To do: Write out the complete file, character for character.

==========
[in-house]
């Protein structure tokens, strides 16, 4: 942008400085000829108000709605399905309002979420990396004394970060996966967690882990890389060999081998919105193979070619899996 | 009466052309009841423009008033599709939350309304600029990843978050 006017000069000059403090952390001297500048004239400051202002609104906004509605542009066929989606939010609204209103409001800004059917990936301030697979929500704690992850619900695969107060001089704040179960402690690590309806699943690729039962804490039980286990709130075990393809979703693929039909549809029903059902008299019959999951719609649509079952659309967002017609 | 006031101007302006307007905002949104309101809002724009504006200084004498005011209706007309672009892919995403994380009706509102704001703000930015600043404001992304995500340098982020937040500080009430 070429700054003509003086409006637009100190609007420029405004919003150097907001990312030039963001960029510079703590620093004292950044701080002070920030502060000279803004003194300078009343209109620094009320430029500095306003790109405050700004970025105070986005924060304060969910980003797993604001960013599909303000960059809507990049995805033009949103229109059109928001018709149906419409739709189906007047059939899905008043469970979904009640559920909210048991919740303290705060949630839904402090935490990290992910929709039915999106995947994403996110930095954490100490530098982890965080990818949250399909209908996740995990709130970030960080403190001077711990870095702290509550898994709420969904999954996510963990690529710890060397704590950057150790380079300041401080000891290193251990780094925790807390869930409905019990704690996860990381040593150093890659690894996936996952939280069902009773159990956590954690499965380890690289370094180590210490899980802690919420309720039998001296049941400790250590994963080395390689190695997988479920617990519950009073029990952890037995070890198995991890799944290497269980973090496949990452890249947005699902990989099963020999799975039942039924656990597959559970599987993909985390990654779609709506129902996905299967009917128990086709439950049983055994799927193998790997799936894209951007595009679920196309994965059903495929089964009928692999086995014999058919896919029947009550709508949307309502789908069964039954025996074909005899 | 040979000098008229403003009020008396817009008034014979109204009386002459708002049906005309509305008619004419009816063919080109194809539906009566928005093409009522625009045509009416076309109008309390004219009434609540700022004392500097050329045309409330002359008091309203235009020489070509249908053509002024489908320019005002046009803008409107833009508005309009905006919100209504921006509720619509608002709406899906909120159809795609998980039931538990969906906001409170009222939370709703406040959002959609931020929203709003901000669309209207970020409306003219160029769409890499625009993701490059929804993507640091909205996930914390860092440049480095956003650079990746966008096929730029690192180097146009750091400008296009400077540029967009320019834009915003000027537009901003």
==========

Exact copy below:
[in-house]
């Protein structure tokens, strides 16, 4: 942008400085000829108000709605399905309002979420990396004394970060996966967690882990890389060999081998919105193979070619899996 | 009466052309009841423009008033599709939350309304600029990843978050 006017000069000059403090952390001297500048004239400051202002609104906004509605542009066929989606939010609204209103409001800004059917990936301030697979929500704690992850619900695969107060001089704040179960402690690590309806699943690729039962804490039980286990709130075990393809979703693929039909549809029903059902008299019959999951719609649509079952659309967002017609 | 006031101007302006307007905002949104309101809002724009504006200084004498005011209706007309672009892919995403994380009706509102704001703000930015600043404001992304995500340098982020937040500080009430 070429700054003509003086409006637009100190609007420029405004919003150097907001990312030039963001960029510079703590620093004292950044701080002070920030502060000279803004003194300078009343209109620094009320430029500095306003790109405050700004970025105070986005924060304060969910980003797993604001960013599909303000960059809507990049995805033009949103229109059109928001018709149906419409739709189906007047059939899905008043469970979904009640559920909210048991919740303290705060949630839904402090935490990290992910929709039915999106995947994403996110930095954490100490530098982890965080990818949250399909209908996740995990709130970030960080403190001077711990870095702290509550898994709420969904999954996510963990690529710890060397704590950057150790380079300041401080000891290193251990780094925790807390869930409905019990704690996860990381040593150093890659690894996936996952939280069902009773159990956590954690499965380890690289370094180590210490899980802690919420309720039998001296049941400790250590994963080395390689190695997988479920617990519950009073029990952890037995070890198995991890799944290497269980973090496949990452890249947005699902990989099963020999799975039942039924656990597959559970599987993909985390990654779609709506129902996905299967009917128990086709439950049983055994799927193998790997799936894209951007595009679920196309994965059903495929089964009928692999086995014999058919896919029947009550709508949307309502789908069964039954025996074909005899 | 040979000098008229403003009020008396817009008034014979109204009386002459708002049906005309509305008619004419009816063919080109194809539906009566928005093409009522625009045509009416076309109008309390004219009434609540700022004392500097050329045309409330002359008091309203235009020489070509249908053509002024489908320019005002046009803008409107833009508005309009905006919100209504921006509720619509608002709406899906909120159809795609998980039931538990969906906001409170009222939370709703406040959002959609931020929203709003901000669309209207970020409306003219160029769409890499625009993701490059929804993507640091909205996930914390860092440049480095956003650079990746966008096929730029690192180097146009750091400008296009400077540029967009320019834009915003000027537009901003």